Maritime tsunami evacuation guidelines for the Pacific Northwest coast of Oregon

Maritime tsunami evacuation guidelines for the Pacific Northwest coast of Oregon Recent tsunamis affecting the West Coast of the USA have resulted in significant damage to ports and harbors, as well as to recreational and commercial vessels attempting to escape the tsunami. With the completion of tsunami inundation simulations for a distant tsunami originating from the Aleutian Islands and a locally generated tsunami on the Cascadia subduction zone (CSZ), the State of Oregon is now able to provide guidance on the magnitudes and directions of the simulated currents for the Oregon coast and shelf region. Our analyses indicate that first wave arrivals for an Aleutian Island event would take place on the north coast, ~ 3 h 40 min after the start of the earthquake, ~ 20 min later on the southern Oregon coast. The simulations demonstrated significant along-coast variability in both the tsunamis water levels and currents, caused by localized bathymetric effects (e.g., submarine banks and reefs). A locally generated CSZ event would reach the open coast within 7–13 min; maximum inundation occurs at ~ 30–40 min. As the tsunami current velocities increase, the potential for damage in ports and harbors correspondingly increases, while also affecting a vessels ability to maintain control out on the ocean. Scientific consensus suggests that tsunami currents < 1.54 m/s are unlikely to impact maritime safety in ports and harbors. No such guidance is available for boats operating on the ocean, though studies undertaken in Japan suggest that velocities in the region of 1–2 m/s may be damaging to boats. In addition to the effects of currents, there is the added potential for wave amplification of locally generated wind waves interacting with opposing tsunami currents in the offshore. Our analyses explore potential wave amplification effects for a range of generic sea states, ultimately producing a nomogram of wave amplification for a range of wave and opposing current conditions. These data will be useful for US Coast Guard and Port authorities as they evaluate maritime tsunami evacuation options for the Oregon coast. Finally, we identify three regions of hazard (high, moderate, and low) across the Oregon shelf, which can be used to help guide final designation of tsunami maritime evacuation zones for the coast. http://www.deepdyve.com/assets/images/DeepDyve-Logo-lg.png Natural Hazards Springer Journals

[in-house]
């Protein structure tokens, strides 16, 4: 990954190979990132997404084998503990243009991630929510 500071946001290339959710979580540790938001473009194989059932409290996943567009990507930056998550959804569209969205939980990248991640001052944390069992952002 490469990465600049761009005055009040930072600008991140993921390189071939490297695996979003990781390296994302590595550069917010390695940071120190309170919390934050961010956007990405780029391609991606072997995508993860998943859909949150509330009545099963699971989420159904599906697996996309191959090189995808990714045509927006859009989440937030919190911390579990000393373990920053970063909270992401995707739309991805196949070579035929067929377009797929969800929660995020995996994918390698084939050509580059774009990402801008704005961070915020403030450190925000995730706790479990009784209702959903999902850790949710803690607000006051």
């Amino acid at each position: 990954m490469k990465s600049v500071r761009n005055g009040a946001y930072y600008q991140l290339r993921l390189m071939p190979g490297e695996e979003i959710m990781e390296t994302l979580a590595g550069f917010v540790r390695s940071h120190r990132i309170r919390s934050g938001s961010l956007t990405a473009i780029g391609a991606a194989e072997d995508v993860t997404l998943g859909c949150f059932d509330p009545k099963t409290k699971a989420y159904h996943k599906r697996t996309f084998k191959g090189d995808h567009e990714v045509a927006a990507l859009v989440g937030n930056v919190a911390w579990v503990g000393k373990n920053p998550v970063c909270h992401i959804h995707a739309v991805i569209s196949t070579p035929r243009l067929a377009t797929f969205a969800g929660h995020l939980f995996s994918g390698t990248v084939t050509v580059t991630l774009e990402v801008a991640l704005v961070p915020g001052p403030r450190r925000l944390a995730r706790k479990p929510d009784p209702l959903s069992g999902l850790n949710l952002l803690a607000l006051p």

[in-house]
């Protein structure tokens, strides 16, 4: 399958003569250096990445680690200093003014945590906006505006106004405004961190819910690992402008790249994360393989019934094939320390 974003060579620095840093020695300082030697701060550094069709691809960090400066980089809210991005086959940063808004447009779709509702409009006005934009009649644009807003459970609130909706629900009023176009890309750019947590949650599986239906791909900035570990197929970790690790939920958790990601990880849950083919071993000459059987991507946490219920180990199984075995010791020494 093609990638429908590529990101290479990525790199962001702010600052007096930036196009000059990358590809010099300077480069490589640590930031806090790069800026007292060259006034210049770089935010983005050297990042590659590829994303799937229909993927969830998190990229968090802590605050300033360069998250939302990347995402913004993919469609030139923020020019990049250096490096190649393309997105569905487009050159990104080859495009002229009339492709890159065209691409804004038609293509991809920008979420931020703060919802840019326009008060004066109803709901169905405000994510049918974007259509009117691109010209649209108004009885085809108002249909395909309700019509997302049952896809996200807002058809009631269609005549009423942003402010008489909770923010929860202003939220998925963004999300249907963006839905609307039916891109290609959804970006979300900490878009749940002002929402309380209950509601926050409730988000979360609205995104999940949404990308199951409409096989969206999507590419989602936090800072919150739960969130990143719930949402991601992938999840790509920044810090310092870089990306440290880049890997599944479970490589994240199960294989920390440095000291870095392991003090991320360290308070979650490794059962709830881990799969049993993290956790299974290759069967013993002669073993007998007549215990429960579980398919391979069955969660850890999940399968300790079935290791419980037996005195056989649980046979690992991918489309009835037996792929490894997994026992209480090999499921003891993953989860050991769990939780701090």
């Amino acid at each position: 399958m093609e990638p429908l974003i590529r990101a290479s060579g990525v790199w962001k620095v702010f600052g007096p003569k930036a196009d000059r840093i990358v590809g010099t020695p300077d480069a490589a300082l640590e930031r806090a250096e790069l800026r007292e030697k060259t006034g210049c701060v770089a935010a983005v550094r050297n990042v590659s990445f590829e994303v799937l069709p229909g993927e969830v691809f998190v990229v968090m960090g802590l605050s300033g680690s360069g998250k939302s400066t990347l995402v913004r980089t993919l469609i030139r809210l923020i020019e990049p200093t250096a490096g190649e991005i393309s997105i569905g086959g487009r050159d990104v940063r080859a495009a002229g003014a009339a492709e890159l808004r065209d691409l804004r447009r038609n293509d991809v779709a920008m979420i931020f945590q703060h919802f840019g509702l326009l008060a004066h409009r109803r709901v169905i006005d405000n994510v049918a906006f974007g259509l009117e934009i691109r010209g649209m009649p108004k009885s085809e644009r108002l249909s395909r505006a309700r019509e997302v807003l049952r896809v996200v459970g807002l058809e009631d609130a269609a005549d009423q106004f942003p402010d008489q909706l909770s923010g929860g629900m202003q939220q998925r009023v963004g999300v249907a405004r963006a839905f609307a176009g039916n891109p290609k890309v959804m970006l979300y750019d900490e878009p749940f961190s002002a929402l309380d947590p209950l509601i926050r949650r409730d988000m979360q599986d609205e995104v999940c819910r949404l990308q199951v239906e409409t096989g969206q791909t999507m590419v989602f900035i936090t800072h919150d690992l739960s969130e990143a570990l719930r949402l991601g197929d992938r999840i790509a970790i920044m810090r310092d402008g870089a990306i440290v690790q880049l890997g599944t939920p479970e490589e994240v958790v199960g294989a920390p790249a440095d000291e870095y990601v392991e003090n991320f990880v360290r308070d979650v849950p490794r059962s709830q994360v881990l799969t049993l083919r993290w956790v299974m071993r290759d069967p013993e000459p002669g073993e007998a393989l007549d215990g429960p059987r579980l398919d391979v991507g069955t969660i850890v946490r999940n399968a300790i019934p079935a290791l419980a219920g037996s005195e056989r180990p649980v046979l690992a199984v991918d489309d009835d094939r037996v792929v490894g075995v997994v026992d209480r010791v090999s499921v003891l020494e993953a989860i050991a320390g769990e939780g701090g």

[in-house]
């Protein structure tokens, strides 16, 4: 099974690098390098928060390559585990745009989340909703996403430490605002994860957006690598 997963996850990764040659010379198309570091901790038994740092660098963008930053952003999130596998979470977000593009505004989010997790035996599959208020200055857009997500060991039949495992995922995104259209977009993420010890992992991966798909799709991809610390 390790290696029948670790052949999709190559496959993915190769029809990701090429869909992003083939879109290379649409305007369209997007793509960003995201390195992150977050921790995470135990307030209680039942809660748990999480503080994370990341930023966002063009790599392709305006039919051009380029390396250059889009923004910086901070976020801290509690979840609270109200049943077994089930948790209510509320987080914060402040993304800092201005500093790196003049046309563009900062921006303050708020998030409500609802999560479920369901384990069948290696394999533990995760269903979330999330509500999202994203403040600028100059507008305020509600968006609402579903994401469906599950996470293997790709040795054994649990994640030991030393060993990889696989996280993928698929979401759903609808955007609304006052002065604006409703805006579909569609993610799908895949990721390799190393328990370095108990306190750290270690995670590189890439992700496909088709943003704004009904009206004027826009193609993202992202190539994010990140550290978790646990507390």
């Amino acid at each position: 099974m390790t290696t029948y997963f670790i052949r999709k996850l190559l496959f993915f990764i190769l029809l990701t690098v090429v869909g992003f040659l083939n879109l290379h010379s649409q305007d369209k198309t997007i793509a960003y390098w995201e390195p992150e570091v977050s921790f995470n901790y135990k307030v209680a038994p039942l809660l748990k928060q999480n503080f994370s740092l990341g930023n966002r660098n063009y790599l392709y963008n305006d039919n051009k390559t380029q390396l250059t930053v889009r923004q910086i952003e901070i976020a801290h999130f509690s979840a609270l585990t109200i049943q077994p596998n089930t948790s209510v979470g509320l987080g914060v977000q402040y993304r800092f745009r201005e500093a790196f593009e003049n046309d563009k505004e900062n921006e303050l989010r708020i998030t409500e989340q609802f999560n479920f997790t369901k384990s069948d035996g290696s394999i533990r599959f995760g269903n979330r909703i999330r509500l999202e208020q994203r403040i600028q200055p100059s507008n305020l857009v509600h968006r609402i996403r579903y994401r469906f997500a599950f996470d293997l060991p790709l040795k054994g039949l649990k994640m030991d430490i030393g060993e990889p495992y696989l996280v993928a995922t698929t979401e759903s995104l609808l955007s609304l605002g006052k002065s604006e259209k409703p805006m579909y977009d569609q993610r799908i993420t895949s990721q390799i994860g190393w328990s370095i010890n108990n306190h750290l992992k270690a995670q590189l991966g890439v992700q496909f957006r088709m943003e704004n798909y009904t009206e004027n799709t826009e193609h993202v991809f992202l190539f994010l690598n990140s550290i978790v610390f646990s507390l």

Maritime tsunami evacuation guidelines for the Pacific Northwest coast of Oregon

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Publisher
Springer Journals
Copyright
Copyright © 2018 by This is a U.S. Government work and not under copyright protection in the US; foreign copyright protection may apply
Subject
Earth Sciences; Natural Hazards; Hydrogeology; Geophysics/Geodesy; Geotechnical Engineering & Applied Earth Sciences; Civil Engineering; Environmental Management
ISSN
0921-030X
eISSN
1573-0840
D.O.I.
10.1007/s11069-018-3372-2
Publisher site
See Article on Publisher Site

Abstract

Recent tsunamis affecting the West Coast of the USA have resulted in significant damage to ports and harbors, as well as to recreational and commercial vessels attempting to escape the tsunami. With the completion of tsunami inundation simulations for a distant tsunami originating from the Aleutian Islands and a locally generated tsunami on the Cascadia subduction zone (CSZ), the State of Oregon is now able to provide guidance on the magnitudes and directions of the simulated currents for the Oregon coast and shelf region. Our analyses indicate that first wave arrivals for an Aleutian Island event would take place on the north coast, ~ 3 h 40 min after the start of the earthquake, ~ 20 min later on the southern Oregon coast. The simulations demonstrated significant along-coast variability in both the tsunamis water levels and currents, caused by localized bathymetric effects (e.g., submarine banks and reefs). A locally generated CSZ event would reach the open coast within 7–13 min; maximum inundation occurs at ~ 30–40 min. As the tsunami current velocities increase, the potential for damage in ports and harbors correspondingly increases, while also affecting a vessels ability to maintain control out on the ocean. Scientific consensus suggests that tsunami currents < 1.54 m/s are unlikely to impact maritime safety in ports and harbors. No such guidance is available for boats operating on the ocean, though studies undertaken in Japan suggest that velocities in the region of 1–2 m/s may be damaging to boats. In addition to the effects of currents, there is the added potential for wave amplification of locally generated wind waves interacting with opposing tsunami currents in the offshore. Our analyses explore potential wave amplification effects for a range of generic sea states, ultimately producing a nomogram of wave amplification for a range of wave and opposing current conditions. These data will be useful for US Coast Guard and Port authorities as they evaluate maritime tsunami evacuation options for the Oregon coast. Finally, we identify three regions of hazard (high, moderate, and low) across the Oregon shelf, which can be used to help guide final designation of tsunami maritime evacuation zones for the coast.

Journal

Natural HazardsSpringer Journals

Published: Jun 1, 2018

References

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